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This Street In East London Tells A Story Of The Great British Divide: Those Who Own Property And Those Who Don't

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http://www.theguardian.com/money/2013/oct/27/albion-drive-revisited-property-divide

Six years ago, only a few months before Northern Rock collapsed and the world plunged into a financial storm from which it still has not properly recovered, I met Alex Rossiter, a 29-year-old freelance radio producer, in the basement kitchen of his parents' house in Hackney, east London.

His father, Alan, a community arts worker, told me how he had bought the house for £9,300 in 1977 and that now "it's probably worth £500,000, if you can believe that". Actually, I told him, it's probably more like £800,000. At which point, he nearly fell off his chair.

But then this was May 2007, and I'd spent a fortnight tramping up and down his road, knocking on doors, asking strangers intrusive questions about their personal lives. I was trying to build up a snapshot of how Britain's super-inflated housing market had affected the people in a single, randomly chosen London street.

..

In 2007, it didn't seem possible that prices could keep on rising. And yet, despite the crash, she estimates that prices in the street are 65% higher than they were at the so-called "height" of the boom.

She bought her house for £170,000 in 1986 and in 2007 told me that it was probably worth £1.2m. "Did I say that? Well we're just having some work done on it, and when it's finished I think it'll be worth around £2.4m-£2.5m, so that's actually a 100% rise. But it's a very specific product."

..

Six years ago, I'd found every sort of person and every sort of housing story in Albion Drive. People like George Vassiliou, who bought his council house with Right to Buy a decade earlier for £39,000 and had just sold up for £565,000; first-time buyers like Dan Massie, 25, a town planner who'd managed to buy a one-bed flat for £265,000 with his girlfriend because of "massive help" from their parents; young renters such as Jodie Banaszkiewicz who, with two friends, was paying nearly £1,500 a month to rent an ex-council flat on an estate at the end of the road; and academics like Rosemary Stott, who had seen her house treble in value in a decade. She was a film lecturer who told me she taught a course on film in the hyper-inflationary Weimar Republic "and frankly, this feels quite similar".

Six years on, the winners have just won more; the losers are just ever further away from being able to afford their own homes. Alan Rossiter says "it's absolutely nuts" when I talk to him about the price of his home now, but he doesn't have quite the same sense of shock and awe that he had back then. Even when I point out that a similar-sized home to his recently sold for £1.25m. "I know it's just crazy. But we love living here. It's a house to us. It's our home not an asset."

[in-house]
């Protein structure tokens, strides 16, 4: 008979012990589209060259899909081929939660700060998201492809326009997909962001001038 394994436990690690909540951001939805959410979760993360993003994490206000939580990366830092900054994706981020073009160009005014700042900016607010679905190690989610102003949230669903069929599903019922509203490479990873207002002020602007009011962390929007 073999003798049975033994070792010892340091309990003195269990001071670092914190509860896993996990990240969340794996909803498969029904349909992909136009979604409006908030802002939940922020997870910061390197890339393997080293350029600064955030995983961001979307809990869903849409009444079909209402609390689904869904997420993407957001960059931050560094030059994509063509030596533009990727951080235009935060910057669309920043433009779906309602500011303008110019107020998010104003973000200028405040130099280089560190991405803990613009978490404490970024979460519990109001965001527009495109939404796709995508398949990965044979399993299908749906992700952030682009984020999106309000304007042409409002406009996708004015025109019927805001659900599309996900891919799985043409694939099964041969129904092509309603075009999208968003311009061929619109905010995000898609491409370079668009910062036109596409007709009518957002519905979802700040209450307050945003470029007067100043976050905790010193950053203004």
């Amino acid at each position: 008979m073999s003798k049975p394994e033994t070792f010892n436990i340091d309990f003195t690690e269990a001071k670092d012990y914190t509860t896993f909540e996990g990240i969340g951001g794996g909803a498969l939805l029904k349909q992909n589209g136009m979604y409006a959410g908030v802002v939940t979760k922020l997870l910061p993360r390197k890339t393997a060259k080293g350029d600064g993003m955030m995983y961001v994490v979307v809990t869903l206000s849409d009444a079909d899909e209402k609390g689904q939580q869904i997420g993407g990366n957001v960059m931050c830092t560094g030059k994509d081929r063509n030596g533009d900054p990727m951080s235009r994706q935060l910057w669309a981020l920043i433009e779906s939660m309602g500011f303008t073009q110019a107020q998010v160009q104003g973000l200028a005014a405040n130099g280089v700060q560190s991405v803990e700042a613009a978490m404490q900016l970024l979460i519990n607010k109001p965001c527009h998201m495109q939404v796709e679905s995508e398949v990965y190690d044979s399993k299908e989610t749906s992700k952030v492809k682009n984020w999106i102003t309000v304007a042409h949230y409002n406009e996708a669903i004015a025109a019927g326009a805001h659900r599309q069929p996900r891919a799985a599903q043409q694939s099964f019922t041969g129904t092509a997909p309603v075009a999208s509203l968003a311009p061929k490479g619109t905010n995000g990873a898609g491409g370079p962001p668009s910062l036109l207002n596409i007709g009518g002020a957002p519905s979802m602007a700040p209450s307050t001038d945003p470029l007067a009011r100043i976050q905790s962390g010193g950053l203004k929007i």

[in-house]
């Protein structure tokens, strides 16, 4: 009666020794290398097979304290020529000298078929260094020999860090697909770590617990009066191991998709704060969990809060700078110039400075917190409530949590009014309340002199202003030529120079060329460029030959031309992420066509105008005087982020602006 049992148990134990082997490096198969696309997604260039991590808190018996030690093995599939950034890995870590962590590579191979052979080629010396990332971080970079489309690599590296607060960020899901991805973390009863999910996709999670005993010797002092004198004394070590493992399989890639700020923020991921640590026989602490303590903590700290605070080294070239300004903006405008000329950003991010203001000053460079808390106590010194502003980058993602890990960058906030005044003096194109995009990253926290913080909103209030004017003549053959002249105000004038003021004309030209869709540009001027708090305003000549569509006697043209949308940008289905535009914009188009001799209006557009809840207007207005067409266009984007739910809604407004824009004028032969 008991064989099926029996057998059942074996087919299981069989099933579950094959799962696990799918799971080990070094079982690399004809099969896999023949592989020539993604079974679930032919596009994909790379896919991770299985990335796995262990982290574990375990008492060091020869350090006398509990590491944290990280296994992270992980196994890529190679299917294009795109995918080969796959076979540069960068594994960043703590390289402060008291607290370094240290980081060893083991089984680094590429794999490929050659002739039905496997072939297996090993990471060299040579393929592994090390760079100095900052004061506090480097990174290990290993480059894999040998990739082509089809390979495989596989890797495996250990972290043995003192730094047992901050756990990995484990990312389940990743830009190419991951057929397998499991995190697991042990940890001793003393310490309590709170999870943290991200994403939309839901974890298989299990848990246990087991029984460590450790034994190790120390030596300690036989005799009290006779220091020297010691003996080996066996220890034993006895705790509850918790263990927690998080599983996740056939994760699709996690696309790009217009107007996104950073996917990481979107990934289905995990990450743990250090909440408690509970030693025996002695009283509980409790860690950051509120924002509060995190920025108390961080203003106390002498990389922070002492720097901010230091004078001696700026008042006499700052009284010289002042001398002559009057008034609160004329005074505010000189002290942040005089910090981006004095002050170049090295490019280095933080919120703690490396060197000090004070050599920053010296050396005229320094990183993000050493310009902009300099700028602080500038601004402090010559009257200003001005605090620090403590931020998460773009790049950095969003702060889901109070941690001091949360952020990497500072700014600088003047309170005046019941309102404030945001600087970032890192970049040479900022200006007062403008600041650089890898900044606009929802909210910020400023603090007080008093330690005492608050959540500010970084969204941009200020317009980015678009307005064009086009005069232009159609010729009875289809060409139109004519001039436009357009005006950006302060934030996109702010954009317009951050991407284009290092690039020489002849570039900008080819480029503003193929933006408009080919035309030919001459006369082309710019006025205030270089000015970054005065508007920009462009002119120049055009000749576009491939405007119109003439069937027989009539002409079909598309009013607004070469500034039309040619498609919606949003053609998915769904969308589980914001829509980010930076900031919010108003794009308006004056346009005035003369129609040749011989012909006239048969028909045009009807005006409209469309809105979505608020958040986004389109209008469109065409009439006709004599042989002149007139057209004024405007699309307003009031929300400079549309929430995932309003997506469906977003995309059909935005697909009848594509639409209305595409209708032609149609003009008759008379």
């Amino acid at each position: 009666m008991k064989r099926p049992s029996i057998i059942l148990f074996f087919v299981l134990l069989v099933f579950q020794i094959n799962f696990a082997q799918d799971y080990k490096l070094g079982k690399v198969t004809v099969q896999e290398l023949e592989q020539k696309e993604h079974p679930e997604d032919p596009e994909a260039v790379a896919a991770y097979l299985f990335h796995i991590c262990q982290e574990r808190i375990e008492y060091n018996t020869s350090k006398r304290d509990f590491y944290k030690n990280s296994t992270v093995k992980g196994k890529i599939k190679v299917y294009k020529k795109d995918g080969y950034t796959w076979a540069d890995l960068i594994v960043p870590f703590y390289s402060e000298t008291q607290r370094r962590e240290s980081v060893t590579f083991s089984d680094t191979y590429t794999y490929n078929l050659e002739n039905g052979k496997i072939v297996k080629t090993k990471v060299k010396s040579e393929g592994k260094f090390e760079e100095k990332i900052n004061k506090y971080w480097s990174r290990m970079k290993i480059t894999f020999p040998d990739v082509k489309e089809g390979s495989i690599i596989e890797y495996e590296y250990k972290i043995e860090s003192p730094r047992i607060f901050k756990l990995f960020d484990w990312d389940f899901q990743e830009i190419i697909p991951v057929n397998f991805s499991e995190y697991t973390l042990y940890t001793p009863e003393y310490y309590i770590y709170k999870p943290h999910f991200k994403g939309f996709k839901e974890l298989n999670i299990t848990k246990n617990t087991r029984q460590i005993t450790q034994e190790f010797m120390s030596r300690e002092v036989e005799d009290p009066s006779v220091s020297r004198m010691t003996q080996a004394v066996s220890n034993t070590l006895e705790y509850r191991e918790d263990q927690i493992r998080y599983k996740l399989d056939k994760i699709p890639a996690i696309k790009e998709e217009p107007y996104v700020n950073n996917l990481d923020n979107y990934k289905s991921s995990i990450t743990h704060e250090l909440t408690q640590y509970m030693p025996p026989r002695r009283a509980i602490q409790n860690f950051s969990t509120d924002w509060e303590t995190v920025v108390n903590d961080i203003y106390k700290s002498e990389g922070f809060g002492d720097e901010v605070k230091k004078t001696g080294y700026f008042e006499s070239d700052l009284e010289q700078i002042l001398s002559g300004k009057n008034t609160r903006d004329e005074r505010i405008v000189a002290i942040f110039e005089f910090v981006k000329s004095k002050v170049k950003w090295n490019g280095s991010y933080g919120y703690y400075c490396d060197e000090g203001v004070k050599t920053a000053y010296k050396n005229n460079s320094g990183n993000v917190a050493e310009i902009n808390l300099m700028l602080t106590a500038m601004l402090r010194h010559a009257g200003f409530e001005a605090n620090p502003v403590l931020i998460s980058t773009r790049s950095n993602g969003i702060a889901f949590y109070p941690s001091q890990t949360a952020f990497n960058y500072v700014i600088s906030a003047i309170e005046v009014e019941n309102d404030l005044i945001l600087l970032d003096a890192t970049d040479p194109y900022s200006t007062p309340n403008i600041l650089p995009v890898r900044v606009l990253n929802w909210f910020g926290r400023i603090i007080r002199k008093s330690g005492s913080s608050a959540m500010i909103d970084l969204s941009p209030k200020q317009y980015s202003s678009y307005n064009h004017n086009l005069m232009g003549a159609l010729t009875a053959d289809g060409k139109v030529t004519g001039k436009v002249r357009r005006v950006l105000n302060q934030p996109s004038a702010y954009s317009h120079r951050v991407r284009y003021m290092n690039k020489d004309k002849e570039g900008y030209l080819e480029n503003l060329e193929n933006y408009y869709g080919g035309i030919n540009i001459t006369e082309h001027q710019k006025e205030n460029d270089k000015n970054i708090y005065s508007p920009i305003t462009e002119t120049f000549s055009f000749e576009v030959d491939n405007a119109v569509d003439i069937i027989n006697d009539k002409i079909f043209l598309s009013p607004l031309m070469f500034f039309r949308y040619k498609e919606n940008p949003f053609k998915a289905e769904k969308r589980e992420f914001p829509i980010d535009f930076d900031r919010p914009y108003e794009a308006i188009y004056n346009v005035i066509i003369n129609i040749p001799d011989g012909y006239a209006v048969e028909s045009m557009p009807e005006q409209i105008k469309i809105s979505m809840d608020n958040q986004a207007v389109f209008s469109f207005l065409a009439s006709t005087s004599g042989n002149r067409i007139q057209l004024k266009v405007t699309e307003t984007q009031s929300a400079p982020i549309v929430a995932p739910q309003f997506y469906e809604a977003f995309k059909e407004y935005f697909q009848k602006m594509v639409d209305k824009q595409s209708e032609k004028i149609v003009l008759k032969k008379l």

A nice game of numberwang in this article. Still who needs to earn money when your house can offer these types of returns....

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http://www.theguardian.com/money/2013/oct/27/albion-drive-revisited-property-divide

A nice game of numberwang in this article. Still who needs to earn money when your house can offer these types of returns....

The problem comes when you need money to pay for stuff like food and services. I suppose you could sell your house and be the richest vagrant............. in the world.

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http://www.theguardian.com/money/2013/oct/27/albion-drive-revisited-property-divide

A nice game of numberwang in this article. Still who needs to earn money when your house can offer these types of returns....

It is London, though. London - the place so out of touch with the rest of the country that I wish it just declared its independence from.

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http://www.theguardi...property-divide

A nice game of numberwang in this article. Still who needs to earn money when your house can offer these types of returns....

New entrants can go hang..no wonder Death taxes are such an issue in the news...